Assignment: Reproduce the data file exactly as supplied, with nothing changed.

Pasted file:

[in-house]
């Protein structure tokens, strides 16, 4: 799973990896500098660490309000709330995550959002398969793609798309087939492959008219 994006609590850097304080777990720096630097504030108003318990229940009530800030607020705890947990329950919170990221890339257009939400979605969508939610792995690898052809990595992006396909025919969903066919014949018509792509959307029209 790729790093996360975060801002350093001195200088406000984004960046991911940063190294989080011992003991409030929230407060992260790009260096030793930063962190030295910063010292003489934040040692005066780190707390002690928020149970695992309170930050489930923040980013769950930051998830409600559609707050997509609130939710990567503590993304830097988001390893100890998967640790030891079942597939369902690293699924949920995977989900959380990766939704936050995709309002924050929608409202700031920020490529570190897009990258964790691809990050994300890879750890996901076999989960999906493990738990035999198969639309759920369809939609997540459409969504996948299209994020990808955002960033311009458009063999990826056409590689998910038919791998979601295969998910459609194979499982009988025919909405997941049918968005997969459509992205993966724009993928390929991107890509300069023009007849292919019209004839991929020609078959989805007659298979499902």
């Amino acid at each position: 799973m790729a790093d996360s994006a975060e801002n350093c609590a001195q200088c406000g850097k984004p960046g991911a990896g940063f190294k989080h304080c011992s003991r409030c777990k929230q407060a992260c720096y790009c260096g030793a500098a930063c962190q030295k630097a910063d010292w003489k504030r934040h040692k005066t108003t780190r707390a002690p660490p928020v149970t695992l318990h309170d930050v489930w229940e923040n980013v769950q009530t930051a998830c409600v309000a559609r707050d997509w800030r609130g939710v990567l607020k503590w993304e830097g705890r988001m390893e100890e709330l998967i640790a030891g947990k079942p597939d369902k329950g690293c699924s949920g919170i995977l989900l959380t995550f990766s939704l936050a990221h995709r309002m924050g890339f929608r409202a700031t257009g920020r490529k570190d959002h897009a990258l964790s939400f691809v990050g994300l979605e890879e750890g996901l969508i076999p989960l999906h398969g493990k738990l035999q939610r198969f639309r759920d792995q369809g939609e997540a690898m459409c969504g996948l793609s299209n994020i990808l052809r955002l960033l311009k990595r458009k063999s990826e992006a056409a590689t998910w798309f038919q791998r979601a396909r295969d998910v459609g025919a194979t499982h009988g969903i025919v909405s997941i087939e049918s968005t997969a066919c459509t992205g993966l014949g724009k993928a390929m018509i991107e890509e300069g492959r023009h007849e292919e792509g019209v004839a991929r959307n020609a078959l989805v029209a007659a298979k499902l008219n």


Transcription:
[in-house]
């Protein structure tokens, strides 16, 4: 799973990896500098660490309000709330995550959002398969793609798309087939492959008219 994006609590850097304080777990720096630097504030108003318990229940009530800030607020705890947990329950919170990221890339257009939400979605969508939610792995690898052809990595992006396909025919969903066919014949018509792509959307029209 790729790093996360975060801002350093001195200088406000984004960046991911940063190294989080011992003991409030929230407060992260790009260096030793930063962190030295910063010292003489934040040692005066780190707390002690928020149970695992309170930050489930923040980013769950930051998830409600559609707050997509609130939710990567503590993304830097988001390893100890998967640790030891079942597939369902690293699924949920995977989900959380990766939704936050995709309002924050929608409202700031920020490529570190897009990258964790691809990050994300890879750890996901076999989960999906493990738990035999198969639309759920369809939609997540459409969504996948299209994020990808955002960033311009458009063999990826056409590689998910038919791998979601295969998910459609194979499982009988025919909405997941049918968005997969459509992205993966724009993928390929991107890509300069023009007849292919019209004839991929020609078959989805007659298979499902």
């Amino acid at each position: 799973m790729a790093d996360s994006a975060e801002n350093c609590a001195q200088c406000g850097k984004p960046g991911a990896g940063f190294k989080h304080c011992s003991r409030c777990k929230q407060a992260c720096y790009c260096g030793a500098a930063c962190q030295k630097a910063d010292w003489k504030r934040h040692k005066t108003t780190r707390a002690p660490p928020v149970t695992l318990h309170d930050v489930w229940e923040n980013v769950q009530t930051a998830c409600v309000a559609r707050d997509w800030r609130g939710v990567l607020k503590w993304e830097g705890r988001m390893e100890e709330l998967i640790a030891g947990k079942p597939d369902k329950g690293c699924s949920g919170i995977l989900l959380t995550f990766s939704l936050a990221h995709r309002m924050g890339f929608r409202a700031t257009g920020r490529k570190d959002h897009a990258l964790s939400f691809v990050g994300l979605e890879e750890g996901l969508i076999p989960l999906h398969g493990k738990l035999q939610r198969f639309r759920d792995q369809g939609e997540a690898m459409c969504g996948l793609s299209n994020i990808l052809r955002l960033l311009k990595r458009k063999s990826e992006a056409a590689t998910w798309f038919q791998r979601a396909r295969d998910v459609g025919a194979t499982h009988g969903i025919v909405s997941i087939e049918s968005t997969a066919c459509t992205g993966l014949g724009k993928a390929m018509i991107e890509e300069g492959r023009h007849e292919e792509g019209v004839a991929r959307n020609a078959l989805v029209a007659a298979k499902l008219n």